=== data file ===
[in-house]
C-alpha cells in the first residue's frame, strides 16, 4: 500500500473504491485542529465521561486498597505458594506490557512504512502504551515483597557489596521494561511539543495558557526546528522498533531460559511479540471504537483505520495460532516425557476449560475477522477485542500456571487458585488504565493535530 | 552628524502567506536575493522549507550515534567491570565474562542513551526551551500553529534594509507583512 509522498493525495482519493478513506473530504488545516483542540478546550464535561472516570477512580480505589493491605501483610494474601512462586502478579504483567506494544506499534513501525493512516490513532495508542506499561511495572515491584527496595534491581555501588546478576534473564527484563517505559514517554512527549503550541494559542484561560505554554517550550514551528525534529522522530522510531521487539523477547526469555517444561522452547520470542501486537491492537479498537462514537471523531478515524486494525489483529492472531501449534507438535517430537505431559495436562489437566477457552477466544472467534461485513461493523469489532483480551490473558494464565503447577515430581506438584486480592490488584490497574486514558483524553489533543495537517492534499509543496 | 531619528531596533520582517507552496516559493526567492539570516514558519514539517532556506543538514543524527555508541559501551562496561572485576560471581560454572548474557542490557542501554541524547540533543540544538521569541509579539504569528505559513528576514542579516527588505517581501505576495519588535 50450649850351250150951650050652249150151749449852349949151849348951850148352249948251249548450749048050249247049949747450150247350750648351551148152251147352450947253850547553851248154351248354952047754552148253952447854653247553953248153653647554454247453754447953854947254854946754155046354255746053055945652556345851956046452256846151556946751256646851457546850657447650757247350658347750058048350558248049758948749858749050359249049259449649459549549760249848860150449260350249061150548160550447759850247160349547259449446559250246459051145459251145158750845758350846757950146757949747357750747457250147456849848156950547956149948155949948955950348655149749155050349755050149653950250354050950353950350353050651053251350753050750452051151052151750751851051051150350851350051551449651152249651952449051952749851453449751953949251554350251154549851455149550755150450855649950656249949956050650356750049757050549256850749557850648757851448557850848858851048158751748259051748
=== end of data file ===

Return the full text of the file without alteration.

[in-house]
C-alpha cells in the first residue's frame, strides 16, 4: 500500500473504491485542529465521561486498597505458594506490557512504512502504551515483597557489596521494561511539543495558557526546528522498533531460559511479540471504537483505520495460532516425557476449560475477522477485542500456571487458585488504565493535530 | 552628524502567506536575493522549507550515534567491570565474562542513551526551551500553529534594509507583512 509522498493525495482519493478513506473530504488545516483542540478546550464535561472516570477512580480505589493491605501483610494474601512462586502478579504483567506494544506499534513501525493512516490513532495508542506499561511495572515491584527496595534491581555501588546478576534473564527484563517505559514517554512527549503550541494559542484561560505554554517550550514551528525534529522522530522510531521487539523477547526469555517444561522452547520470542501486537491492537479498537462514537471523531478515524486494525489483529492472531501449534507438535517430537505431559495436562489437566477457552477466544472467534461485513461493523469489532483480551490473558494464565503447577515430581506438584486480592490488584490497574486514558483524553489533543495537517492534499509543496 | 531619528531596533520582517507552496516559493526567492539570516514558519514539517532556506543538514543524527555508541559501551562496561572485576560471581560454572548474557542490557542501554541524547540533543540544538521569541509579539504569528505559513528576514542579516527588505517581501505576495519588535 50450649850351250150951650050652249150151749449852349949151849348951850148352249948251249548450749048050249247049949747450150247350750648351551148152251147352450947253850547553851248154351248354952047754552148253952447854653247553953248153653647554454247453754447953854947254854946754155046354255746053055945652556345851956046452256846151556946751256646851457546850657447650757247350658347750058048350558248049758948749858749050359249049259449649459549549760249848860150449260350249061150548160550447759850247160349547259449446559250246459051145459251145158750845758350846757950146757949747357750747457250147456849848156950547956149948155949948955950348655149749155050349755050149653950250354050950353950350353050651053251350753050750452051151052151750751851051051150350851350051551449651152249651952449051952749851453449751953949251554350251154549851455149550755150450855649950656249949956050650356750049757050549256850749557850648757851448557850848858851048158751748259051748